Have you ever eaten at a fancy restaurant in Las Vegas, and you look at the menu for an after-dinner beer, and you’re faced with choices like Budweiser instead of something exotic?
That’s because Las Vegas is lagging behind many American cities in the beer department, says Sarah Johnson, Nevada’s first female certified cicerone (beer geek).
“We don’t have a lot of brands distributed to Nevada, because we haven’t historically been a great beer state,” she says.
“Brewers haven’t necessarily wanted to come here, because they thought, ‘We’re not gonna sell any beer, they’re not gonna take care of our beer, no one’s going to present it well.'”
What’s the deal?
A century ago, Prohibition outlawed alcohol. Prohibition was repealed, but laws continue to challenge people and businesses from buying bulk alcoholic without going through distributors.
And Johnson says it has been a struggle to convince distributors that they and other companies are losing lots of money in Las Vegas by not bringing in higher-priced beers for aficionados.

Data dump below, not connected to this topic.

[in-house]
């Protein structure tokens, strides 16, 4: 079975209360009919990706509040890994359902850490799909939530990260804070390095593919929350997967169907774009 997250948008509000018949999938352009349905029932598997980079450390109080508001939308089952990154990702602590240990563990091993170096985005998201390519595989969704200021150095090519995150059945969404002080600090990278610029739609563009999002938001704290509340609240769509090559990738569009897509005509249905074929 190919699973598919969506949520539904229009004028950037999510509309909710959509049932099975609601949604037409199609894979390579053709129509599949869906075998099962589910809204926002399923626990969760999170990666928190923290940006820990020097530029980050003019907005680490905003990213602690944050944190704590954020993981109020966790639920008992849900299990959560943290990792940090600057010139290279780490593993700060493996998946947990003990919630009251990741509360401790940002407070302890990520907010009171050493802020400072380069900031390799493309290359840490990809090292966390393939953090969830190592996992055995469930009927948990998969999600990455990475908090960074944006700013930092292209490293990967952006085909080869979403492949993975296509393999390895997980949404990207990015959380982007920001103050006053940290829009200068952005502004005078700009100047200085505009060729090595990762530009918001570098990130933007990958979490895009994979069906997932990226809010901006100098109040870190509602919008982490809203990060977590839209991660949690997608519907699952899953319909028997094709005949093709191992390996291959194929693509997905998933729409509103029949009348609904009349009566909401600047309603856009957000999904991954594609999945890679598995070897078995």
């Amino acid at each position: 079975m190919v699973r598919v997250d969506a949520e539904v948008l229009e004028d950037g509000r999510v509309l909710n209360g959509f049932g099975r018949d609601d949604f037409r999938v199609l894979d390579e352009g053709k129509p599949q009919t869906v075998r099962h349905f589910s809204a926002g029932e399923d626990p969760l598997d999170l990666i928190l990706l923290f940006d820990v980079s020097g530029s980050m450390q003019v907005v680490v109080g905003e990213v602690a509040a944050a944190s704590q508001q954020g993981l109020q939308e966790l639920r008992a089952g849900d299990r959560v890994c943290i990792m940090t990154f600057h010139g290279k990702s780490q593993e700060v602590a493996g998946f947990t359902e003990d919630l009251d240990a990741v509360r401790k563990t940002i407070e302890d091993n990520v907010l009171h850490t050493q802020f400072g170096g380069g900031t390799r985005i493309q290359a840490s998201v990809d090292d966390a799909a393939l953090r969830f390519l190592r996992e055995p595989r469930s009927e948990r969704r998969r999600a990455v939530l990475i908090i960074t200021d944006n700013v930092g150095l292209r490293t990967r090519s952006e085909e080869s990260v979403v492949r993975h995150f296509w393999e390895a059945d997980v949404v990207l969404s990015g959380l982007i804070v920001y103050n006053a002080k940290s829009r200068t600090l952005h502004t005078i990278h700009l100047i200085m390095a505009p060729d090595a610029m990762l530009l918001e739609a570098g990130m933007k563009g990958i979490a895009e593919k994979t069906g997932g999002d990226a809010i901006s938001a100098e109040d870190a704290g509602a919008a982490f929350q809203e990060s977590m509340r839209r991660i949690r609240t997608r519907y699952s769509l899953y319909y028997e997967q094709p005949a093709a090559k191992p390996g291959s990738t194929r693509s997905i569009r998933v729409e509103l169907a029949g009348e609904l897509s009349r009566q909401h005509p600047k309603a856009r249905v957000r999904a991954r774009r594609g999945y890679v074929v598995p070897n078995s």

“People want this. We talk about having brand identity, and being leaders in the industry, and we’re behind right now. We have a large demographic coming from Southern California asking for it,” she says.
Instead, these beer enthusiasts (who spend way more money than wine and liquor drinkers) are faced with big national brands in luxury restaurants, which Johnson equates to asking for a dessert menu and getting a Twinkie.
Johnson says she likes big beer companies like Budweiser, but demand exists for expensive beers, and the people who should be jumping all over this untapped exotic beer money are vice presidents of food and beverage departments, presidents of properties, corporate purchasing teams, and providers such as in-town distributors.
For now, Johnson (who yearns to import bottles as delicious as Michigan’s Bell’s beer) will host Saturday’s “Mandalay Bay Beach Beer and Barrel Festival” ($50-$100) featuring more than 30 local and national breweries, plus food and entertainment.
This isn’t a big drunken beer frat party, she said. It’s for connoisseurs AND drunken frat and sorority alumni.